Potential impacts through midweek

In the meantime, we have rough surf and rip currents that are expected to overspread most of the western Atlantic this week. This will impact most areas in the Bahamas, Turks and Caicos Islands and north facing shores of Hispaniola, Puerto Rico, and the Leeward Islands. Bermuda will also see this occur, but we’ll be watching to see there just how close the core gets to the island. For now, I would anticipate we’ll see Tropical Storm Watches hoisted for Bermuda by late tomorrow or Wednesday.

Elsewhere: Margot and what’s next?

Tropical Storm Margot is likely to become a hurricane today as it moves generally due north. It will not impact land over the next 5-6 days, but it may get tied up in awkward steering currents in the open North Atlantic that could lead to it wandering about well into next week.

Margot is likely to become a hurricane tomorrow as it tracks north. Eventually it will slam on the brakes and probably meander for a bit west of the Azores. (Tomer Burg)

Off Africa, the next system seems most likely to follow (broadly) Lee’s track, which hopefully keeps it north of the Caribbean and eventually turns it out to sea. It will merge with Invest 97L. I’m not sure if the protocol will be to tag it as Invest 98L or keep the 97L label, but whatever the case it comes broadly west-northwest through the week, and the vast majority of model guidance keeps it north of the Caribbean.

Other than that, we see absolutely no signs of any Gulf or Caribbean activity through midweek next week, with wind shear mostly ripping in that part of the basin.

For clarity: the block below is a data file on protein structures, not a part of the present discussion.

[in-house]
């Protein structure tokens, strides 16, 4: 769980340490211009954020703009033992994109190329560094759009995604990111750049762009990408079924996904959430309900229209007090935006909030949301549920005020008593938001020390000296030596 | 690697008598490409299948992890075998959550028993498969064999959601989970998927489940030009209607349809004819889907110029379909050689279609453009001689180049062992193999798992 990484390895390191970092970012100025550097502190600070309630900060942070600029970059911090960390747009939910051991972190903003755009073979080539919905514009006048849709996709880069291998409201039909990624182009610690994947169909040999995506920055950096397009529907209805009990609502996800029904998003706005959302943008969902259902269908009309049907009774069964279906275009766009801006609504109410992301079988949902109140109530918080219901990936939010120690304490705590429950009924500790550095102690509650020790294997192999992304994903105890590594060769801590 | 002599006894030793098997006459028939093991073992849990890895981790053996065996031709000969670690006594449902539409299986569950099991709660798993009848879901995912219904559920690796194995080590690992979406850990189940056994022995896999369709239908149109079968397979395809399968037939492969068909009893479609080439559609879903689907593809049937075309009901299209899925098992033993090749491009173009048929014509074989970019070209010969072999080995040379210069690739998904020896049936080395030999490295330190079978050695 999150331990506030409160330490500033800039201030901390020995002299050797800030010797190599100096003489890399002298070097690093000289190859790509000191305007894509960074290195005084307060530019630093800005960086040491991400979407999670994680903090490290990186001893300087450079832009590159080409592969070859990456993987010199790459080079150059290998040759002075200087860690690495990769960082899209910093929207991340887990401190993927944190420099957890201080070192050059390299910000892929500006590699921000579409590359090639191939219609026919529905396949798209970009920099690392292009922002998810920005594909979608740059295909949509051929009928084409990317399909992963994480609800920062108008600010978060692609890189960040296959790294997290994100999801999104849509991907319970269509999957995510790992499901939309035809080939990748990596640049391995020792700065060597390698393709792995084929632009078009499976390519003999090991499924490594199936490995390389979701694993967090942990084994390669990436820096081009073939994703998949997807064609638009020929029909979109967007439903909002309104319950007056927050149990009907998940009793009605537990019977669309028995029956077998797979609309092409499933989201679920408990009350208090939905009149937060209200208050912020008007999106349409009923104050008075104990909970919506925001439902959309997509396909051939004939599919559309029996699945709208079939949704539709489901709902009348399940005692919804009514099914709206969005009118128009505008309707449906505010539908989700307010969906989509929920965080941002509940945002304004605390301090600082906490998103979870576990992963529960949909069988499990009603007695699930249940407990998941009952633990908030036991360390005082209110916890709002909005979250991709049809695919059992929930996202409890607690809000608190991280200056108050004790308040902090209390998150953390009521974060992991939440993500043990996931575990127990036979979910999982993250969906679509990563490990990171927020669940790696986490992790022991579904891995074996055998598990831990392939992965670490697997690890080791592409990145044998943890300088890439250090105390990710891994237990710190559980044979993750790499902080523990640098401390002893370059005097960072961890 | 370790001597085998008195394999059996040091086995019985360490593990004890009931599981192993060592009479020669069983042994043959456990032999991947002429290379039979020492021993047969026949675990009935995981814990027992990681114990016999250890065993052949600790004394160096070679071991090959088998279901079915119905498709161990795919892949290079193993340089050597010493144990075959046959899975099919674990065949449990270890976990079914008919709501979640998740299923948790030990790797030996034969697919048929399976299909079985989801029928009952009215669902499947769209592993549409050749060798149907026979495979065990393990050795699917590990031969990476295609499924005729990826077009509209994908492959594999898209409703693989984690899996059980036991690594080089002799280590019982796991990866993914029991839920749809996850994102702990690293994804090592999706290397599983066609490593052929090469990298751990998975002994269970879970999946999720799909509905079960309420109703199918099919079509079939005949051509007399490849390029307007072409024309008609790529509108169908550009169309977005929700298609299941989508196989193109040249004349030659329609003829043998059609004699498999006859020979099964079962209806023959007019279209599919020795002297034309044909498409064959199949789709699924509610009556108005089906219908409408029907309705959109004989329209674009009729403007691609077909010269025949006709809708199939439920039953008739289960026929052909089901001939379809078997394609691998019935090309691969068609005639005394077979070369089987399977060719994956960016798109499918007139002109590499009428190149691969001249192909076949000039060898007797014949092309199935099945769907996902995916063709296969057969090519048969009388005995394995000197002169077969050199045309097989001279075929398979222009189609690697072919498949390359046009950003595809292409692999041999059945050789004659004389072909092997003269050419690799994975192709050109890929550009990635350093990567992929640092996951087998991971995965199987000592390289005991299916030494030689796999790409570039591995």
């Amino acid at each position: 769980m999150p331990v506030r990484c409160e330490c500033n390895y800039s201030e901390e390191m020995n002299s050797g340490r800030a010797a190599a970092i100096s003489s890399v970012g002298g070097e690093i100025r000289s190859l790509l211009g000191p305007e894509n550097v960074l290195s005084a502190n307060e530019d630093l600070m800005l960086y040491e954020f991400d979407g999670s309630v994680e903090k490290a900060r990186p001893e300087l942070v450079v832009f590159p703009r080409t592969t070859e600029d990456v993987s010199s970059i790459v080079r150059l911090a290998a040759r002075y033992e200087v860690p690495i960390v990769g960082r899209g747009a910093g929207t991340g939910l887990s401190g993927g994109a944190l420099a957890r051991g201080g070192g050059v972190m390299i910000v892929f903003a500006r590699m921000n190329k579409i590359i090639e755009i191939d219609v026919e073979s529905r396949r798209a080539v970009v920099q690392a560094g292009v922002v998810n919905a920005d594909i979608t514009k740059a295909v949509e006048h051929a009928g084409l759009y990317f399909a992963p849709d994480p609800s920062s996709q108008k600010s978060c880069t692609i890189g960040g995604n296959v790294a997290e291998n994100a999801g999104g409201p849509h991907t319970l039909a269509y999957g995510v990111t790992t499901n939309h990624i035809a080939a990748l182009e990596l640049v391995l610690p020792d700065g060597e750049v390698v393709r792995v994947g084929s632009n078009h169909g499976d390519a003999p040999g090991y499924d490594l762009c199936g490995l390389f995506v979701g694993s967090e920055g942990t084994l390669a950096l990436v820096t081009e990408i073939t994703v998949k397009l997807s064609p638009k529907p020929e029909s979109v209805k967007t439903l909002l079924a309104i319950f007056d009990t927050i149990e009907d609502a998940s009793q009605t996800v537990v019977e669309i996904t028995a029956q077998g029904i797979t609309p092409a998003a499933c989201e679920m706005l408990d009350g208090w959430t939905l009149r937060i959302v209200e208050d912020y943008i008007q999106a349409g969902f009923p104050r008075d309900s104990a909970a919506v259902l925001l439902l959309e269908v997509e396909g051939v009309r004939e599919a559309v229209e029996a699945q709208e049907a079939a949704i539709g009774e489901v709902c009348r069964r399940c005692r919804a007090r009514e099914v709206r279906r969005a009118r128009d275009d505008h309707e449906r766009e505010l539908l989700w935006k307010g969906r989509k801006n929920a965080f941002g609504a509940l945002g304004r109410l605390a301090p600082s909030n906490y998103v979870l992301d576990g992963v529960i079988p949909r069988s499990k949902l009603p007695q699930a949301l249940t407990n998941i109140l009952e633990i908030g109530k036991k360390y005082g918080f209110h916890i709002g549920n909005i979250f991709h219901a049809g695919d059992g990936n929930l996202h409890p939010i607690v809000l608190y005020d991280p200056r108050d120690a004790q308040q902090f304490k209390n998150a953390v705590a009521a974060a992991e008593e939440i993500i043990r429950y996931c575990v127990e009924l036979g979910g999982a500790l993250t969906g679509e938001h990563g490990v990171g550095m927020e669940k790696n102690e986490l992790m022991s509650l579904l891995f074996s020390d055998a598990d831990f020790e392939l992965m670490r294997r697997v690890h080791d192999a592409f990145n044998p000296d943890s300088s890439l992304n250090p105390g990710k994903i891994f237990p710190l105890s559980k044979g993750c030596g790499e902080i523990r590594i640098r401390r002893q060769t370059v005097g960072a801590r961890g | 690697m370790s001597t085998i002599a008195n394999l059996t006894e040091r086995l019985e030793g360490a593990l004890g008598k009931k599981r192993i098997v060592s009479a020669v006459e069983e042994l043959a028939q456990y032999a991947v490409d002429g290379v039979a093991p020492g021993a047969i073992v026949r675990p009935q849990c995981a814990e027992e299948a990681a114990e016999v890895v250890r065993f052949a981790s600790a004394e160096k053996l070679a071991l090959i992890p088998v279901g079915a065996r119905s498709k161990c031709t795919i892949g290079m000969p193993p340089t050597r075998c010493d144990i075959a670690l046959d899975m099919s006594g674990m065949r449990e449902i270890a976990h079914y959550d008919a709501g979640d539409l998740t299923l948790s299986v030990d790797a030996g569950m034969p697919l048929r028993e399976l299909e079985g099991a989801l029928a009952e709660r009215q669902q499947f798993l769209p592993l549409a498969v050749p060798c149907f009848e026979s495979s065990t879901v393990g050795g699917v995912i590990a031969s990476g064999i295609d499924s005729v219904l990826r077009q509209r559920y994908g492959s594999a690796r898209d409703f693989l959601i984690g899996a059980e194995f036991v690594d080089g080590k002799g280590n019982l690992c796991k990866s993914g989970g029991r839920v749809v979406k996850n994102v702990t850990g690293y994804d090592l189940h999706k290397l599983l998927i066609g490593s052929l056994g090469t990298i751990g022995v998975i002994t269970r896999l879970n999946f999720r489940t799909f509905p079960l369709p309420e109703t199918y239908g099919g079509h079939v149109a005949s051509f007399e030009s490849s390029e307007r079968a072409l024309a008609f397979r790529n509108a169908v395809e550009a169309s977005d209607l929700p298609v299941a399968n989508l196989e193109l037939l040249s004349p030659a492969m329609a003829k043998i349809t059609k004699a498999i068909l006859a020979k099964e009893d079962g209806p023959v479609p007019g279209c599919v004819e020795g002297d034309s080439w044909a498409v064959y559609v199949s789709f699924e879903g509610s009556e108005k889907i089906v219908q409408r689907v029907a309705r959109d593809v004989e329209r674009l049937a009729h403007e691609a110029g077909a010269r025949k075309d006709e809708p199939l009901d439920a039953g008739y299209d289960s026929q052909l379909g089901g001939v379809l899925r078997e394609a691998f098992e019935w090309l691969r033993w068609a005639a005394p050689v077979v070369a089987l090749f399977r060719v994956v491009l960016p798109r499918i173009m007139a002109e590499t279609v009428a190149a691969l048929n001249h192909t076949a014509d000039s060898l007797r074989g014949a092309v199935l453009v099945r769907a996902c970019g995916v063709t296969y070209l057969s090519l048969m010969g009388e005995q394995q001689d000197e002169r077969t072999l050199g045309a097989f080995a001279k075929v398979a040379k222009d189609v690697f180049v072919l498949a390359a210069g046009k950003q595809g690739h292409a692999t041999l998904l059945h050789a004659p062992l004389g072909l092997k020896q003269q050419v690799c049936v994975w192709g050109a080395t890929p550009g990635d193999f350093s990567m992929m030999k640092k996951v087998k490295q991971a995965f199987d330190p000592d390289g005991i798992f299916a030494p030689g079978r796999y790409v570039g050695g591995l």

10 thoughts on “September 11, 2023 Outlook: Lee turns north this week, with an out to sea escape scenario becoming increasingly unlikely”

  1. Fyi, I am one of those folks with the some email of just getting the post title. However, if you click on the title, you get the whole enchilada 😁

    • I signed up twice and have never gotten any email at all. Not in spam. I need to search for site to access. It’s ok, but email would be nice. This has become my main source for storms and keeping my sanity living in New Orleans…..

      • Hey Jay, I tried signing you up. See if you get a confirmation email in your inbox. Every so often there are weird things that happen and someone can’t get it into their inbox…it’s a little frustrating but, alas.

  2. Your missing image issue isn’t specific to your site. I receive notifications of new posts from Wordpress bloggers via gmail, and some of those emails suddenly are arriving without images. If you’re connected to WP in any way, that could point to the source of the problem.

  3. Matt, like Paul above, for the past several emails all that I’m receiving is the header. I have to double click the header and it that takes me to the “Eyewall” Web Page.

  4. Any thoughts on potential aviation impacts? I have a trans-Atlantic flight through Newark, NJ on Saturday. Likelihood it changes flights vs just a few bumps/altered flightpath?

    • It’s too soon to say with any specificity and I never like to predict airline behavior, but there will likely be some sort of alteration in flight path or timing if you plan to fly Saturday or Sunday to Europe. My guess is that they’d go farther north and cut back east, but I have no idea what they actually can do in those scenarios.

Comments are closed.